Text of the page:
Monday Oct 02, 2023

On Gardening: South African geophytes

Today’s column, following our recent overview of South African succulent plants, presents South African geophytes, another large category of plants in this botanical hot spot.

For review, geophytes are perennial plants with an underground food storage organ, e.g., a bulb, tuber, corm, or rhizome. Succulent plant specialists do not regard geophytes as succulents because succulents store moisture while geophytes store food.

An exceptional book, “The Color Encyclopedia of Cape Bulbs” (Timber Press, 2002) lists 83 genera of these plants, which include some 1,200 species, three-quarters of which are endemic to South Africa.

This column features a small sample of these plants growing in my garden, as examples of the large and diverse South African geophytes.

We include two arbitrary groupings of these plants: my sense of the more and less familiar varieties. You might group them differently.

As a heads-up note, several of these plants include “Lily” in their common names but are actually not members of the Lily plant family (Liliaceae). Such misnomers could be based on their resemblance to the familiar form of blossoms of true lilies.

Familiar South African geophytes

African Lily (Agapanthus praecox ssp orientalis Getty White’). This South African plant is a member of the Amaryllis plant family. Its common names include Lily of the Nile, even though it is not native to the River Nile region. The genus includes seven species, including the familiar A. africanus with purple-red blossoms, and the less common A. praecox, which is featured here. The foliage grows from rhizomes to 2 feet tall by 4 feet wide; the flower stalks rise in the summer to 4-feet high. These plants are easy to grow in sun or shade and are often seen in private gardens and community spaces.

Montbretia (Crocosmia ‘Lucifer’). This plant is a widely grown plant among more than 400 hybrid cultivars. They develop from small corms and, in the summer, produce racemes of flame-red flowers. Its small corms are easily separated, making them easy to propagate and potentially invasive, although they have an attractive appearance. They are member of the Iris plant family.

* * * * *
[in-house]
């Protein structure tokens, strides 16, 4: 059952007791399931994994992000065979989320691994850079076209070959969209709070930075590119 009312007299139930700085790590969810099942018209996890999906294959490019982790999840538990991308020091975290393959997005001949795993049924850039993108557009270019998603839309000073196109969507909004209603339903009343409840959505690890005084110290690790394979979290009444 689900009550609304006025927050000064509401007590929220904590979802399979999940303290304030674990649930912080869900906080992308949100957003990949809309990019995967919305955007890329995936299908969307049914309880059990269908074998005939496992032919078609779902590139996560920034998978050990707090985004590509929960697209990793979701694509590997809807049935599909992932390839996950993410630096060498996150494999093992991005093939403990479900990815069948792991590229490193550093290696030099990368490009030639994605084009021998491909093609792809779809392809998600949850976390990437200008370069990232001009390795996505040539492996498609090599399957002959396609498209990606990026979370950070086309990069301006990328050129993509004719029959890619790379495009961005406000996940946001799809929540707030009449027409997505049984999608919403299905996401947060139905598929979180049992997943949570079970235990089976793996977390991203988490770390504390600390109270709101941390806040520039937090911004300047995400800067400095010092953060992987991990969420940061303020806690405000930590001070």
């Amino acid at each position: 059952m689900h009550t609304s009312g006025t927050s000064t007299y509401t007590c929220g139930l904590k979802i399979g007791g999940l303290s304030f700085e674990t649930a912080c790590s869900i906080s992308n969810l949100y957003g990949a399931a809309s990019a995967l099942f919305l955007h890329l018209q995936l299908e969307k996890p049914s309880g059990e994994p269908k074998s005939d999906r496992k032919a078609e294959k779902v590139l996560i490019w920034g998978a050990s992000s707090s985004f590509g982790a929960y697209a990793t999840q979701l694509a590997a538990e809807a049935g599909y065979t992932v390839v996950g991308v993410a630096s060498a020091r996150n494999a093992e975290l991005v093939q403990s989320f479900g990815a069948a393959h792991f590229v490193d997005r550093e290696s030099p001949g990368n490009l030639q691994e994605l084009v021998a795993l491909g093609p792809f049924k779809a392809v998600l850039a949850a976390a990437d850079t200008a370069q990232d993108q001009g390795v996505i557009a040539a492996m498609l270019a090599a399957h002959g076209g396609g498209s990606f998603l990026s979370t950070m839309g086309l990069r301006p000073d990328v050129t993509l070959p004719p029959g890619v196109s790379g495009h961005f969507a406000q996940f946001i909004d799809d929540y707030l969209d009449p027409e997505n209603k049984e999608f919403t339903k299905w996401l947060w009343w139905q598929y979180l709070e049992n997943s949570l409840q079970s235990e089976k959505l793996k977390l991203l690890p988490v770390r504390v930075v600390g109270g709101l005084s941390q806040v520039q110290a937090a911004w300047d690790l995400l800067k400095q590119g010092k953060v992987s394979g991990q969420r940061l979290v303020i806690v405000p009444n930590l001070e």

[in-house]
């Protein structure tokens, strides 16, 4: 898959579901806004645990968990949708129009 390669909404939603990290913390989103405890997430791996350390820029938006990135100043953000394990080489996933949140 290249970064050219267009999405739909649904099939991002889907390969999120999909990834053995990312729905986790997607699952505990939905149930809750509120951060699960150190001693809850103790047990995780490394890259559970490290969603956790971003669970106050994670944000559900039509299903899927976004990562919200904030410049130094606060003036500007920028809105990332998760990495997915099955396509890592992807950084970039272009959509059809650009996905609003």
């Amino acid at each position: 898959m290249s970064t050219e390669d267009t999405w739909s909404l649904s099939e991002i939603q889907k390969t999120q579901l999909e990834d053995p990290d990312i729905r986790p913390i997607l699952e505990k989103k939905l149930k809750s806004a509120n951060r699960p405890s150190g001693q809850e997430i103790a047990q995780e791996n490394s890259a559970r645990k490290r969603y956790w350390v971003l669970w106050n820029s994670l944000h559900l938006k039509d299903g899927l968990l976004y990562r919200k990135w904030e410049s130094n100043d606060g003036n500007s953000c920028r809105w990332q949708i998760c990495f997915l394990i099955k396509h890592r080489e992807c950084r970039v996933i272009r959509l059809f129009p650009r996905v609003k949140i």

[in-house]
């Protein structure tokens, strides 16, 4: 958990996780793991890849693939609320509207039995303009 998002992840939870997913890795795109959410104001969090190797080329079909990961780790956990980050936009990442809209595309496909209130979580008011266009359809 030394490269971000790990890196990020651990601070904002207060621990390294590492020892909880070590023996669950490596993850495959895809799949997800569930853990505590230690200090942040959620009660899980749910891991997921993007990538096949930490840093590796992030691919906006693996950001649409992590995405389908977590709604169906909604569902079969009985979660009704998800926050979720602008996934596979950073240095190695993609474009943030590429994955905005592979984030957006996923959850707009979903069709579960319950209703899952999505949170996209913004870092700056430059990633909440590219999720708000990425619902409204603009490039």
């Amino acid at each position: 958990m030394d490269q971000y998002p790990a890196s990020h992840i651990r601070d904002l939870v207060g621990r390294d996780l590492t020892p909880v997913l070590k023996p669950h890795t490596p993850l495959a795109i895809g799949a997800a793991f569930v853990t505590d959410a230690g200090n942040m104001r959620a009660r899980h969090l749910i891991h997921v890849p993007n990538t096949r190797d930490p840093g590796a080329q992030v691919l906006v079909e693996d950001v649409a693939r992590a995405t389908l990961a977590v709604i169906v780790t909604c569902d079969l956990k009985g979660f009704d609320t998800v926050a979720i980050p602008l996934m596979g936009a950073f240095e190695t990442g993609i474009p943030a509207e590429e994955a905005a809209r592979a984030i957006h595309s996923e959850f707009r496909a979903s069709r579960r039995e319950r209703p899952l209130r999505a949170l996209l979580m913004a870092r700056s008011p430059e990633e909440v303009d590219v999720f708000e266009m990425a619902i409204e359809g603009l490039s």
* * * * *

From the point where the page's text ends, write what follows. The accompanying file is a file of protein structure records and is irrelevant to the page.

Fortnight Lily (Dietes iridioides). Another member of the Iris plant family, this plant grows from rhizomes to develop 2-4 ft. high clumps of narrow, sword-shaped, stiff evergreen leaves, and numerous white blossoms marked with yellow and violet. The blossoms appear over a long season in two-week intervals (hence the common name), but last for only a day.

Flowering Grass (Freesia laxa var. alba). Known for its powerful sweet scent, this creamy-white flowering hybrid is widely popular in gardens. Other cultivars are available a range of colors, with both mixed and single-color varieties. They grow easily from corms, develop stems up to 18 inches tall, and, in the spring, produce 2-inch long, tubular flowers.

Red-hot Poker (Kniphofia ‘Pineapple Popsicle’). Although there are over 73 species of this genus, almost all plants grown in residential gardens are hybrids of two or more species. They grow from rhizomes and develop clumps of narrow, grass-like leaves ranging from 18-inch dwarfs to 6-ft. giants. They produce tall spikes of upright, brightly colored flowers in shade of red, orange, or yellow, often bi-colored. Members of the Lily plant family, they have a long blooming season, mostly starting in the summer. They grow in full sun or partial shade, depending on the variety, but all require moderate moisture.

Calla (Zantedeschia aethiopica). Sometimes called “Calla Lily,” this plant is a member of the Arum plant family (Araceae). They grow from rhizomes, can rise to 3 feet tall, and need year-round moisture to produce their attractive white bracts (or spathes) that surround a spike (or spadix) of tiny true flowers. Hybrid cultivars are available in a wide range of spathe colors.

Less familiar South African geophytes